Let us now return to experiencing life as being between a rock and a hard place. Let me suggest that it is a setting that faces us all at some time. I would suggest that the hard place is life without faith or life when faith is tested. The Israelites faced it, parched in the desert. Would God provide? Moses faced it there too, feeling threatened in his ministry, sensing God might let him down. The Samaritan woman faced it, in the chaos and shame of a life of broken relationships, which probably made her an outcast even amongst a people, seen as outcasts. Where do we face it? We may face it in situations similar to these or in other ones, but sometimes we will face it. We will be in a hard place, seemingly trapped there, seemingly between a hard place and an equally unpromising rock. And what should we do?
Let us embrace the rock! Let us go to where we have heard that God is present. In regard to Jesus, it means embracing what might seem to be the unpromising material of his humanity but in doing so we will find and see God within, offered to us. Grace works that illumination in us – just as it did in the Samaritan woman! Further let us be so bold as to believe that Jesus, especially in his death, affirms just how much God loves us in our brokenness, our sin. Jesus, made into sin, made into seeming hardness, dead, is split open and pours His Spirit into us (cf Jn 19:31-37). Nothing now need separate us from God. Our poverty, our sense of bleak emptiness, our desert dryness enables us to receive him! We can encounter God in any hard place, in any rock. God meets us while we are in our problems, most poignantly, as Paul stresses today, while we are still sinners. Let us take all our hard places to the rock which is Christ. Then we are no longer trapped!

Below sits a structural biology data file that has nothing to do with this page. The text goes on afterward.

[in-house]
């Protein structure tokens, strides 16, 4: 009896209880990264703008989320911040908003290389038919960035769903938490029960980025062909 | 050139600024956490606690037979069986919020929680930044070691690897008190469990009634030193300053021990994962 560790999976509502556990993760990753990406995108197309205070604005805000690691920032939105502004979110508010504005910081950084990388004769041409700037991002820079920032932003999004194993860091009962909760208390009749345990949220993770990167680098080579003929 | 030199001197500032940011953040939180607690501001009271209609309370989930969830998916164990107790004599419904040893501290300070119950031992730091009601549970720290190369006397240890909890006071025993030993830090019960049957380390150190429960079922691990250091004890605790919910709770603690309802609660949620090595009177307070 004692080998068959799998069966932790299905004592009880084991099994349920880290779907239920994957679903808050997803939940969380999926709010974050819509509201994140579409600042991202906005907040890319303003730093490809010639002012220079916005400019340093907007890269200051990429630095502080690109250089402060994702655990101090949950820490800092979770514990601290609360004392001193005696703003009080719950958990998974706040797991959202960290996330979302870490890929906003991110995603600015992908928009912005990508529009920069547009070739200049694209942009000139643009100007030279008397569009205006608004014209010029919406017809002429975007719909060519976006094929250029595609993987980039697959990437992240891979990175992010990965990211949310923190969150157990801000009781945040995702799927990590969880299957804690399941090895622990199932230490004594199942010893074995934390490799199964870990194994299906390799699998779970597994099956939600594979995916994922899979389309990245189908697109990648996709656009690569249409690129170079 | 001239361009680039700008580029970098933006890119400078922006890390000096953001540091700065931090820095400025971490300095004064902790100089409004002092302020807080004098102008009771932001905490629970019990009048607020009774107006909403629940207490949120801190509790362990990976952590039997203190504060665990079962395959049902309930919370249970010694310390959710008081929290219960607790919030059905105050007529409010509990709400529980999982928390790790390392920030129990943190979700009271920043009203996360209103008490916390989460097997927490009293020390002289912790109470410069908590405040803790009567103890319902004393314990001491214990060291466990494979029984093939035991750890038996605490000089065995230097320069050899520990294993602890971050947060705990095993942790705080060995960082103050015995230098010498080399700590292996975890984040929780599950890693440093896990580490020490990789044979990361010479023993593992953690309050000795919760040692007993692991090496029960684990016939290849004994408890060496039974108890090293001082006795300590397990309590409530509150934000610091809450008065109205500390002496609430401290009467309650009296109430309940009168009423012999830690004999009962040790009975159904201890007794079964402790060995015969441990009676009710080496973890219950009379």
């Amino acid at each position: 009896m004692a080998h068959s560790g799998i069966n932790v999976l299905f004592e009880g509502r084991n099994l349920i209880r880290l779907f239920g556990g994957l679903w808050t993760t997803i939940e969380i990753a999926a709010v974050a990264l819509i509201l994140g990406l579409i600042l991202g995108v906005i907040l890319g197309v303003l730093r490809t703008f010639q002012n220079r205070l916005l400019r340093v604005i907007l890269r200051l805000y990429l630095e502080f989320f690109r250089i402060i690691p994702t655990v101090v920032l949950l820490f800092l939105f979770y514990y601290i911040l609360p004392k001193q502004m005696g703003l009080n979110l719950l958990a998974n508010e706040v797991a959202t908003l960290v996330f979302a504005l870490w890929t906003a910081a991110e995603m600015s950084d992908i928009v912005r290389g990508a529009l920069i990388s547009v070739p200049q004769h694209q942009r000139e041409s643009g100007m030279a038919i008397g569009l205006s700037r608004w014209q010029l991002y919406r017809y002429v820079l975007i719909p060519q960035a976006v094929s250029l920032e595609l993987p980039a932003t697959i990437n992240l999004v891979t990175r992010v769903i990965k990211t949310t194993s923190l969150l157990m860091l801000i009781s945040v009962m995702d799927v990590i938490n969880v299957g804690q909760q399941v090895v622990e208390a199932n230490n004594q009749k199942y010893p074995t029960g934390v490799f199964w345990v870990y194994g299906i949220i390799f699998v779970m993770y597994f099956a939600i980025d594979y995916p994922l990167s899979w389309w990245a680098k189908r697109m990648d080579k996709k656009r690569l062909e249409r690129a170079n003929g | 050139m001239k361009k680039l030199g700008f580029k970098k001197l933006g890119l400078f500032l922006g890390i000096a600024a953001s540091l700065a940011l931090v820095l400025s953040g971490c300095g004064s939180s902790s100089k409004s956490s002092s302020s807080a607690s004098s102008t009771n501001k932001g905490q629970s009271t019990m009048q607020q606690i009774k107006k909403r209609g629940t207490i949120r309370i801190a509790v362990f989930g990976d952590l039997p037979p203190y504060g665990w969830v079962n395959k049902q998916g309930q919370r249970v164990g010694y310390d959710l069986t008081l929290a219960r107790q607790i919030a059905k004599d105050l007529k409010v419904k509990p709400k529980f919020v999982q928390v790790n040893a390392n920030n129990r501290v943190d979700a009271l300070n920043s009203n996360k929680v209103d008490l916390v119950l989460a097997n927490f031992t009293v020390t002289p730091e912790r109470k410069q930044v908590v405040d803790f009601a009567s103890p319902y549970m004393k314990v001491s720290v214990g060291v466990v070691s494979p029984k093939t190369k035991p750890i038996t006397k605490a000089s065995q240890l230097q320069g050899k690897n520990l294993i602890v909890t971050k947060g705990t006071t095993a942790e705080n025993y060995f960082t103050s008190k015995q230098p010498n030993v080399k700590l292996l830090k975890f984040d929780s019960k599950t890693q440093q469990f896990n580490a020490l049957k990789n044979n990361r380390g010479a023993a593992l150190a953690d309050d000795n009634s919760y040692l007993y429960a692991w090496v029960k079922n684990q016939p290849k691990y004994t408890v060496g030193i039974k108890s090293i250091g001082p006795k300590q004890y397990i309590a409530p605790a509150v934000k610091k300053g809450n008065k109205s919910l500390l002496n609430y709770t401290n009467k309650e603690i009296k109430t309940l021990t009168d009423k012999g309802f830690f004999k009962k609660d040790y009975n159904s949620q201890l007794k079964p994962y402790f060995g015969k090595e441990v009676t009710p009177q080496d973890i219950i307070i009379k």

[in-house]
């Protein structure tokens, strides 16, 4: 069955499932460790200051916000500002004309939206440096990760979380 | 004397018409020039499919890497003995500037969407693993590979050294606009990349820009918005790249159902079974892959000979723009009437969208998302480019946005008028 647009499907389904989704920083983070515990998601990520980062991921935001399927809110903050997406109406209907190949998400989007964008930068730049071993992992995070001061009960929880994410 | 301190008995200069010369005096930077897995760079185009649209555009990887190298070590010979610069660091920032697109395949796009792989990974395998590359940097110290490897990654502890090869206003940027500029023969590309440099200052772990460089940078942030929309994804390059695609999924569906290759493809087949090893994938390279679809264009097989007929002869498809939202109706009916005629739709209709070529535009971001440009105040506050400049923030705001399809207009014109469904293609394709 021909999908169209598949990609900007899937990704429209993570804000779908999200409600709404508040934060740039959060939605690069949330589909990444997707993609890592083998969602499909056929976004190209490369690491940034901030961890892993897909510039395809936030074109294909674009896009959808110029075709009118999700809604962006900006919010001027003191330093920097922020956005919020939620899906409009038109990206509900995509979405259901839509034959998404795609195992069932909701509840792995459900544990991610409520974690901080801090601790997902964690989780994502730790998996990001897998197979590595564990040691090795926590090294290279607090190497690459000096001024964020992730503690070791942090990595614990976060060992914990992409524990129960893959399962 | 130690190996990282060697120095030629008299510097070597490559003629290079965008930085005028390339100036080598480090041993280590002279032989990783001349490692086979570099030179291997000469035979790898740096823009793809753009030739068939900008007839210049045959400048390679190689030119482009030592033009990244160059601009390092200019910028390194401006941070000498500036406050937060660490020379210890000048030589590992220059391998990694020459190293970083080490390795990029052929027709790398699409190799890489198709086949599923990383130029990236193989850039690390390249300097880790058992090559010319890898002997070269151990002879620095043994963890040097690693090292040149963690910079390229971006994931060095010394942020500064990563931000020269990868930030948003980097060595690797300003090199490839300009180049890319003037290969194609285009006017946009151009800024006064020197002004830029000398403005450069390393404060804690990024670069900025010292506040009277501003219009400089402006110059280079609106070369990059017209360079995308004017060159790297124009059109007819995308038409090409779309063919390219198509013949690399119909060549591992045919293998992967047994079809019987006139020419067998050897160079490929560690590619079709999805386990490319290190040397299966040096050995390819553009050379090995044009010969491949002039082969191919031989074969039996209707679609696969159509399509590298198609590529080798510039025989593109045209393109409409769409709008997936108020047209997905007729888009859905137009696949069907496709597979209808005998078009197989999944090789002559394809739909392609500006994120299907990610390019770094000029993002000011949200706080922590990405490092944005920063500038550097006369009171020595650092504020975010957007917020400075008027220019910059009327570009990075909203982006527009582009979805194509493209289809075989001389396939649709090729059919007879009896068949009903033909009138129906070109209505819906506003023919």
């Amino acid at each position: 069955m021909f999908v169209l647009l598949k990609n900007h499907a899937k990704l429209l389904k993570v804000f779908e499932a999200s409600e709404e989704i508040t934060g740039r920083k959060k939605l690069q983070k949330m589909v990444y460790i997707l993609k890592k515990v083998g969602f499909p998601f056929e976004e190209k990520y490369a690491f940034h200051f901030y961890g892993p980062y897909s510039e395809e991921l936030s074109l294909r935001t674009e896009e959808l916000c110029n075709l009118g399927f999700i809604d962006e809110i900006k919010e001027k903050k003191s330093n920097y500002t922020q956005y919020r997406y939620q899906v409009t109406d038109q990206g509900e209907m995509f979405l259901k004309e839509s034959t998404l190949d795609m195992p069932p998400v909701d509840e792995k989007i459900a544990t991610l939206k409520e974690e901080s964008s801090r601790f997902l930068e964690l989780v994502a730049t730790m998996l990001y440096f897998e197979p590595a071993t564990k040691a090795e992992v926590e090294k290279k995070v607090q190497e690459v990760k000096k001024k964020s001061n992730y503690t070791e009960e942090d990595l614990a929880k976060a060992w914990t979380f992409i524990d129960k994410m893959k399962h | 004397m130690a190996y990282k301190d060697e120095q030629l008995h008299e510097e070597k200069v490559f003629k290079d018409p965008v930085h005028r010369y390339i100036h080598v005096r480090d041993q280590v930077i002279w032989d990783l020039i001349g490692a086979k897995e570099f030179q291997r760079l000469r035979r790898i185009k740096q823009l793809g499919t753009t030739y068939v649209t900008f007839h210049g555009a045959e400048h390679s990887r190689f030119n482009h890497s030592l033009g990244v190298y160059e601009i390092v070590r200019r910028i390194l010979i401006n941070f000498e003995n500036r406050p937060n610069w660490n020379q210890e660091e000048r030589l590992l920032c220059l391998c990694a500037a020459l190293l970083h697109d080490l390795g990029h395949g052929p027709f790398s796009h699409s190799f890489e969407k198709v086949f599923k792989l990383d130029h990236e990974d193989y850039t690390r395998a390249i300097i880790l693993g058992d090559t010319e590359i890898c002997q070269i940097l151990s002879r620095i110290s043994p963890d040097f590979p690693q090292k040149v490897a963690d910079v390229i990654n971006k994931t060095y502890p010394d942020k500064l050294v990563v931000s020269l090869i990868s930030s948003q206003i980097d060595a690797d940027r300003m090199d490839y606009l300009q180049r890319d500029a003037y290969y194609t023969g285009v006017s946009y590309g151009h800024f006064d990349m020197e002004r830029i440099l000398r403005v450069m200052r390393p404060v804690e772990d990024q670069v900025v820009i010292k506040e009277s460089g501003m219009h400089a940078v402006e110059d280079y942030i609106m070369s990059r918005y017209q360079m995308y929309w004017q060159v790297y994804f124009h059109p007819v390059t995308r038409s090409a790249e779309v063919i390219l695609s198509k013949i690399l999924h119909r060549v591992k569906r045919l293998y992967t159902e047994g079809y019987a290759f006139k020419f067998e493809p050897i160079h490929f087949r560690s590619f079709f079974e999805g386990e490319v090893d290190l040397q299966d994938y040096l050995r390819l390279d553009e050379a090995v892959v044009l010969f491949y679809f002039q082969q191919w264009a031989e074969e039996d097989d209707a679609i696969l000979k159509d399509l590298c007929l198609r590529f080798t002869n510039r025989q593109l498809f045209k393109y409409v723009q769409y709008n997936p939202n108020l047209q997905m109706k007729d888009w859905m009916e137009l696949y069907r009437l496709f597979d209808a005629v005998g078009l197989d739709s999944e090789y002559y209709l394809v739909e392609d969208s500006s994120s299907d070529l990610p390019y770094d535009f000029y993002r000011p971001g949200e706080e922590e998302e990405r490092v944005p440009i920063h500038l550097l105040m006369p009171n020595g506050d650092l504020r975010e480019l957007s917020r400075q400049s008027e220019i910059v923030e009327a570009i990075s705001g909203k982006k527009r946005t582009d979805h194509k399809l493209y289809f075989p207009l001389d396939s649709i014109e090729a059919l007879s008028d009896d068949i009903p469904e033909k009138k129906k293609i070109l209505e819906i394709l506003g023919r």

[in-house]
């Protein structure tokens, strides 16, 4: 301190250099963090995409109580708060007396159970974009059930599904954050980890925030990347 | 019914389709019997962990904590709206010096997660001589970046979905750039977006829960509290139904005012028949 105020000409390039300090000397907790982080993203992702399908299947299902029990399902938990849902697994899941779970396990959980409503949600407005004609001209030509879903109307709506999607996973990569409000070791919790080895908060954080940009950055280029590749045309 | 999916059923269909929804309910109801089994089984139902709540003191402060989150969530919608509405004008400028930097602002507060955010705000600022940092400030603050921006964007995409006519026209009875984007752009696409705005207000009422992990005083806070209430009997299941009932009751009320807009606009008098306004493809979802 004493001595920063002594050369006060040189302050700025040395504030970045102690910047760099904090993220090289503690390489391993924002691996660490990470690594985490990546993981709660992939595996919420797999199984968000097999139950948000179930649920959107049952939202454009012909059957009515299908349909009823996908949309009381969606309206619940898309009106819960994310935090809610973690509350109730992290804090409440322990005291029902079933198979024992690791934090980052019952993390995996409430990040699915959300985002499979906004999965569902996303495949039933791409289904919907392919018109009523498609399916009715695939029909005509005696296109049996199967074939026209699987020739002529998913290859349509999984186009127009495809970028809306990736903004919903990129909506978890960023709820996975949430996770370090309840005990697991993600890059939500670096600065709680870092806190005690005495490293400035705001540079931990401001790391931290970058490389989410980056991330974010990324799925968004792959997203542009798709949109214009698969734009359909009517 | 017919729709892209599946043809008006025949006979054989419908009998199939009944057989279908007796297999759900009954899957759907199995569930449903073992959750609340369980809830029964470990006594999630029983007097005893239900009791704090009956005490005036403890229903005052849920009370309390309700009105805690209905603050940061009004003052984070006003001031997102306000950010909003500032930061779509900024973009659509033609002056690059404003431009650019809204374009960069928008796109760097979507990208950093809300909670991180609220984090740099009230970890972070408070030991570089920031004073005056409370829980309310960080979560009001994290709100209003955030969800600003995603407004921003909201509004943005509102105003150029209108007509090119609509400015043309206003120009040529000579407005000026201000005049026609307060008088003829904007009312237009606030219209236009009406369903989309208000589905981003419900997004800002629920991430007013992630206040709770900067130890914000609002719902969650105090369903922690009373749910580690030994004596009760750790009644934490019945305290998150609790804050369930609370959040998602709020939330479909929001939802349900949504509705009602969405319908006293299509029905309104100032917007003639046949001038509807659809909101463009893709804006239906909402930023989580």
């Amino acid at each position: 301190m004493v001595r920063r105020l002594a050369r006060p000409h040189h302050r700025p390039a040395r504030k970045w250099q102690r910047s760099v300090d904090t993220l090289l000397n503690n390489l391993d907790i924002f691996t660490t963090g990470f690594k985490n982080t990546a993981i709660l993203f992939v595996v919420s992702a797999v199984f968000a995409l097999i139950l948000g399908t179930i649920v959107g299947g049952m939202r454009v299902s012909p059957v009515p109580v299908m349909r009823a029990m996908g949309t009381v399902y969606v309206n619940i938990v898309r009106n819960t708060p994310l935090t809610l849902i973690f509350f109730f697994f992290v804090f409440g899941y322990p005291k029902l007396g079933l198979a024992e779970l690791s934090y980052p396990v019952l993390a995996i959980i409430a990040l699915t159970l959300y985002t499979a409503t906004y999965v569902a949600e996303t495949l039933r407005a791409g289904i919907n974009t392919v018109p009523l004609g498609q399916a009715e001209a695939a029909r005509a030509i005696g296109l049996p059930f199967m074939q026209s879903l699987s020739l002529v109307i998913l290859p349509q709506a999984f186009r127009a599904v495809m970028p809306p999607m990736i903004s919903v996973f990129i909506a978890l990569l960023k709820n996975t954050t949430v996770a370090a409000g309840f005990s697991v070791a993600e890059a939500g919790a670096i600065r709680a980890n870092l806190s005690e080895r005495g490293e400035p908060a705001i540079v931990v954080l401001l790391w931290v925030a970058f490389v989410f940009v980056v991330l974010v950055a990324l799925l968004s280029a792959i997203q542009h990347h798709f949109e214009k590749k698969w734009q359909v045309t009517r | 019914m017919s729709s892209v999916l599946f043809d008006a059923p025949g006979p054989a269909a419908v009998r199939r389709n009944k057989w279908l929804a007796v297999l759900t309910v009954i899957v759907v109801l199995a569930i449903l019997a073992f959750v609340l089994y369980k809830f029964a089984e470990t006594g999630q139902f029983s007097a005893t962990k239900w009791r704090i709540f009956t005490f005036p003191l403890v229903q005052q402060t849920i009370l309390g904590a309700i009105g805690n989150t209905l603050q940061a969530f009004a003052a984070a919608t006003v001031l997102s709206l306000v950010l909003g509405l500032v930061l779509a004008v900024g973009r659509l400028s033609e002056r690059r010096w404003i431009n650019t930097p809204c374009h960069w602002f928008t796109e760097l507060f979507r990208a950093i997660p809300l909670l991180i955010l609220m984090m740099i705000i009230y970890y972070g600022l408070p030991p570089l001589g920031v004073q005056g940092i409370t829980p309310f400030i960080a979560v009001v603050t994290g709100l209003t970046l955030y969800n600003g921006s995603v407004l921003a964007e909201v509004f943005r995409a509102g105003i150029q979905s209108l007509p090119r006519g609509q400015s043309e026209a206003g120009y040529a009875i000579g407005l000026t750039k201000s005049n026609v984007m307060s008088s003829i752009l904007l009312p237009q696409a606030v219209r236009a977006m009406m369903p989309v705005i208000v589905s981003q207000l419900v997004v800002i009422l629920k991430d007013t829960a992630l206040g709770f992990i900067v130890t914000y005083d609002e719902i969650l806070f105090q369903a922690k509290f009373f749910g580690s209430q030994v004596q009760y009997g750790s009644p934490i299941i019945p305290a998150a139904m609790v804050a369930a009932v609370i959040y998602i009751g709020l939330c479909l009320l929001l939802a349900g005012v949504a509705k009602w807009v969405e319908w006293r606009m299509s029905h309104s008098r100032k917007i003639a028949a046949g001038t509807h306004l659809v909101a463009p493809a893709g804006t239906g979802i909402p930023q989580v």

And let us offer the rock to others. Moses most probably felt a bit self-conscious, even silly, when about to strike a rock in front of a sceptical, disillusioned, even angry crowd. We may be tempted to feel similarly awkward in offering Jesus to people, in pointing to him as their best option. But Jesus is capable, by grace, of showing them the divine depths in his warm humanity, of showing the real acceptance his death brings, of touching them with the Spirit such that they see hope in the hard place and a way ahead, of instilling faith and confidence, and of pouring the living water of eternal life into them. The Good News is that God has joined us in the harshness and hardness of our lives and, sharing it, he offers to us the water of divine life.
Let us turn anew, like the Samaritan woman, to the living rock which is Jesus and so receive living water. And let us also bring others to him as well, that they too may receive living water, and be built with us as living stones into the temple of which he is the corner stone.

Andrew Brookes OP


Br. Andrew Brookes is ordained to the diaconate and is resident in the Priory of St Dominic, London.